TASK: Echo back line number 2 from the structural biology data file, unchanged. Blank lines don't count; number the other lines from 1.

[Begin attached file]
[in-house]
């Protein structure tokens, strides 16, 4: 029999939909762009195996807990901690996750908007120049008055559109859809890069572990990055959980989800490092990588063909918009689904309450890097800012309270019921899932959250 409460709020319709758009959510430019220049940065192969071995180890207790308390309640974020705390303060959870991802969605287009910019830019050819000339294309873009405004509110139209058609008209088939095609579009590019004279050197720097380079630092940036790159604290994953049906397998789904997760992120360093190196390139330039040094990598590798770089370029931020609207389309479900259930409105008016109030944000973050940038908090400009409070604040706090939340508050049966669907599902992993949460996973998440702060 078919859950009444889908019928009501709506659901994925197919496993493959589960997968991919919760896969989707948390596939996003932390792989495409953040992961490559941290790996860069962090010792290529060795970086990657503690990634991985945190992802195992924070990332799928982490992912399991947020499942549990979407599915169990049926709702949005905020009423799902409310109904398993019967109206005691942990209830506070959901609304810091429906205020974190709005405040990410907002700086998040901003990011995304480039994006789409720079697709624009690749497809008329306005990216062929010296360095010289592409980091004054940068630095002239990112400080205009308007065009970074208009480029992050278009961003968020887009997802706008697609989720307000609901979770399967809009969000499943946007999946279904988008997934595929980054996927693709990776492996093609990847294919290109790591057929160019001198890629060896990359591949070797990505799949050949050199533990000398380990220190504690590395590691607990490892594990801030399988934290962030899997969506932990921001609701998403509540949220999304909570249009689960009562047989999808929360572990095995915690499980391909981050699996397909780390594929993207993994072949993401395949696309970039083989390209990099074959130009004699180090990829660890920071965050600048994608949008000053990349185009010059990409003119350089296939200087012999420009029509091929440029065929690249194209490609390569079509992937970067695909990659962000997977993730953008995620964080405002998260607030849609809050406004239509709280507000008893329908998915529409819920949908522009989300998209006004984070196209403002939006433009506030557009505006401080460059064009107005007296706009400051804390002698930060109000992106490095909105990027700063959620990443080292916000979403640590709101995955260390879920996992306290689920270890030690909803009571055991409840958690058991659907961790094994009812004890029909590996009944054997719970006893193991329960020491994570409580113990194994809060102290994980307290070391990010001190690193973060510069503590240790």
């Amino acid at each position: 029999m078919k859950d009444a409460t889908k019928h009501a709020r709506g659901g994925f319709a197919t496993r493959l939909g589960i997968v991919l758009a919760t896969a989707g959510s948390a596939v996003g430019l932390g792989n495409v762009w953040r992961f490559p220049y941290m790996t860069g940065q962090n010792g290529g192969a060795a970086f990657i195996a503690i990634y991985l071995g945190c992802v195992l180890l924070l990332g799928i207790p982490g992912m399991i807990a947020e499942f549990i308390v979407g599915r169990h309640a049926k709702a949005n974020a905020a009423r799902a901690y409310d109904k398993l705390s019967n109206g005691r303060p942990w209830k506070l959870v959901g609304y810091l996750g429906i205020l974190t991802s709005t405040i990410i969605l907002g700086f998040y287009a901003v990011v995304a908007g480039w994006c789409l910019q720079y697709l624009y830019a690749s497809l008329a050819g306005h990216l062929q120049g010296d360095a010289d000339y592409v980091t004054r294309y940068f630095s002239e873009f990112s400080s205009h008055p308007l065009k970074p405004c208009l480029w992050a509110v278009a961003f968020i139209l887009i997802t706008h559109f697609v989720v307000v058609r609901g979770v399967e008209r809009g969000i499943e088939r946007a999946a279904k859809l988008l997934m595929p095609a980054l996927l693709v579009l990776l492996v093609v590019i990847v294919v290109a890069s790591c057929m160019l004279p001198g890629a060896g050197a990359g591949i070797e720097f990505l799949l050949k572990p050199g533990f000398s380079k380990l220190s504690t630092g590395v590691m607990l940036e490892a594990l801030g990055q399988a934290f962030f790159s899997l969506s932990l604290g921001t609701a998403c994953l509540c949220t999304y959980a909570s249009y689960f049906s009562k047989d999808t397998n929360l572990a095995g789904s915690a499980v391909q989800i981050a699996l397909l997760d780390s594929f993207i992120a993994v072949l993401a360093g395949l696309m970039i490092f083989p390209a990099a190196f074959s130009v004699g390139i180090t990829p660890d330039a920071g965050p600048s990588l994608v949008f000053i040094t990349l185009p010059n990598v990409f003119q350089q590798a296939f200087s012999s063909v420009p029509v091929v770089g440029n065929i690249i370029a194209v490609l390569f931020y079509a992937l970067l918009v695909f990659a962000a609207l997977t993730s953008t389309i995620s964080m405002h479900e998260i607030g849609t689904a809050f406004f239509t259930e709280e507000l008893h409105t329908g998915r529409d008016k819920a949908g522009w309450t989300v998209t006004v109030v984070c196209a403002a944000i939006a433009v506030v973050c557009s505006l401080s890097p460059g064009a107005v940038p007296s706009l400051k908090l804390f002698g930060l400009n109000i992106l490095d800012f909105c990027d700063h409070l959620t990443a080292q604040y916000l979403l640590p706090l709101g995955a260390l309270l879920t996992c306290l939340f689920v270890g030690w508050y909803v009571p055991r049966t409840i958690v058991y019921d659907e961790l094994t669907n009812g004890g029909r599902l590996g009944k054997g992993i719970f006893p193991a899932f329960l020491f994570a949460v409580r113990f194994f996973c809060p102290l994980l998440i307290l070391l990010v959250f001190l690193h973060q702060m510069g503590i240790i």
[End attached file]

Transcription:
């Protein structure tokens, strides 16, 4: 029999939909762009195996807990901690996750908007120049008055559109859809890069572990990055959980989800490092990588063909918009689904309450890097800012309270019921899932959250 409460709020319709758009959510430019220049940065192969071995180890207790308390309640974020705390303060959870991802969605287009910019830019050819000339294309873009405004509110139209058609008209088939095609579009590019004279050197720097380079630092940036790159604290994953049906397998789904997760992120360093190196390139330039040094990598590798770089370029931020609207389309479900259930409105008016109030944000973050940038908090400009409070604040706090939340508050049966669907599902992993949460996973998440702060 078919859950009444889908019928009501709506659901994925197919496993493959589960997968991919919760896969989707948390596939996003932390792989495409953040992961490559941290790996860069962090010792290529060795970086990657503690990634991985945190992802195992924070990332799928982490992912399991947020499942549990979407599915169990049926709702949005905020009423799902409310109904398993019967109206005691942990209830506070959901609304810091429906205020974190709005405040990410907002700086998040901003990011995304480039994006789409720079697709624009690749497809008329306005990216062929010296360095010289592409980091004054940068630095002239990112400080205009308007065009970074208009480029992050278009961003968020887009997802706008697609989720307000609901979770399967809009969000499943946007999946279904988008997934595929980054996927693709990776492996093609990847294919290109790591057929160019001198890629060896990359591949070797990505799949050949050199533990000398380990220190504690590395590691607990490892594990801030399988934290962030899997969506932990921001609701998403509540949220999304909570249009689960009562047989999808929360572990095995915690499980391909981050699996397909780390594929993207993994072949993401395949696309970039083989390209990099074959130009004699180090990829660890920071965050600048994608949008000053990349185009010059990409003119350089296939200087012999420009029509091929440029065929690249194209490609390569079509992937970067695909990659962000997977993730953008995620964080405002998260607030849609809050406004239509709280507000008893329908998915529409819920949908522009989300998209006004984070196209403002939006433009506030557009505006401080460059064009107005007296706009400051804390002698930060109000992106490095909105990027700063959620990443080292916000979403640590709101995955260390879920996992306290689920270890030690909803009571055991409840958690058991659907961790094994009812004890029909590996009944054997719970006893193991329960020491994570409580113990194994809060102290994980307290070391990010001190690193973060510069503590240790």